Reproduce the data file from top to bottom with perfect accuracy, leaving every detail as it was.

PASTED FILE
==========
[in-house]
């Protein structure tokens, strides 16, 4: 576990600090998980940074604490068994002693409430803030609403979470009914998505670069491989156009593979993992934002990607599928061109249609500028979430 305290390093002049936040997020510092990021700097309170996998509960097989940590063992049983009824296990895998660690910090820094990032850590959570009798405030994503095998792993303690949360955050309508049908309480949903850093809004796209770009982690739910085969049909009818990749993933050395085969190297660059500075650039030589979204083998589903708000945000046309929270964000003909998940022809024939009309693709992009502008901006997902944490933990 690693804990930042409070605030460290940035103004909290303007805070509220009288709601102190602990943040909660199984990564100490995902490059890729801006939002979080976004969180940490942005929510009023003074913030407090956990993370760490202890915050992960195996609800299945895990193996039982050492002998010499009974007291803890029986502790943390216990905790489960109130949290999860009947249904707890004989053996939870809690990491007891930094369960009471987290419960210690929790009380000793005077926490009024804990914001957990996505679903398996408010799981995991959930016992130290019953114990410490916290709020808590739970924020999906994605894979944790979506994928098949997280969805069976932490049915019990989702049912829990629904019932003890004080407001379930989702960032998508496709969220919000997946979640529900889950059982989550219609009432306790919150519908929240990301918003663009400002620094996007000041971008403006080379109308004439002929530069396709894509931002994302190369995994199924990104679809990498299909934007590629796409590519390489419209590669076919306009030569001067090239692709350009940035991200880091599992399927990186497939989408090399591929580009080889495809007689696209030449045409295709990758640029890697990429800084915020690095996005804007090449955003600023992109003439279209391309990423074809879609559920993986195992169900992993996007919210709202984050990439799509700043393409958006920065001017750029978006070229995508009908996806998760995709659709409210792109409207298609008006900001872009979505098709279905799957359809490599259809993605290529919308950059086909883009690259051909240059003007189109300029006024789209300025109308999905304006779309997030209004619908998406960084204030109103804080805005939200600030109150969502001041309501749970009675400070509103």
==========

[in-house]
């Protein structure tokens, strides 16, 4: 576990600090998980940074604490068994002693409430803030609403979470009914998505670069491989156009593979993992934002990607599928061109249609500028979430 305290390093002049936040997020510092990021700097309170996998509960097989940590063992049983009824296990895998660690910090820094990032850590959570009798405030994503095998792993303690949360955050309508049908309480949903850093809004796209770009982690739910085969049909009818990749993933050395085969190297660059500075650039030589979204083998589903708000945000046309929270964000003909998940022809024939009309693709992009502008901006997902944490933990 690693804990930042409070605030460290940035103004909290303007805070509220009288709601102190602990943040909660199984990564100490995902490059890729801006939002979080976004969180940490942005929510009023003074913030407090956990993370760490202890915050992960195996609800299945895990193996039982050492002998010499009974007291803890029986502790943390216990905790489960109130949290999860009947249904707890004989053996939870809690990491007891930094369960009471987290419960210690929790009380000793005077926490009024804990914001957990996505679903398996408010799981995991959930016992130290019953114990410490916290709020808590739970924020999906994605894979944790979506994928098949997280969805069976932490049915019990989702049912829990629904019932003890004080407001379930989702960032998508496709969220919000997946979640529900889950059982989550219609009432306790919150519908929240990301918003663009400002620094996007000041971008403006080379109308004439002929530069396709894509931002994302190369995994199924990104679809990498299909934007590629796409590519390489419209590669076919306009030569001067090239692709350009940035991200880091599992399927990186497939989408090399591929580009080889495809007689696209030449045409295709990758640029890697990429800084915020690095996005804007090449955003600023992109003439279209391309990423074809879609559920993986195992169900992993996007919210709202984050990439799509700043393409958006920065001017750029978006070229995508009908996806998760995709659709409210792109409207298609008006900001872009979505098709279905799957359809490599259809993605290529919308950059086909883009690259051909240059003007189109300029006024789209300025109308999905304006779309997030209004619908998406960084204030109103804080805005939200600030109150969502001041309501749970009675400070509103």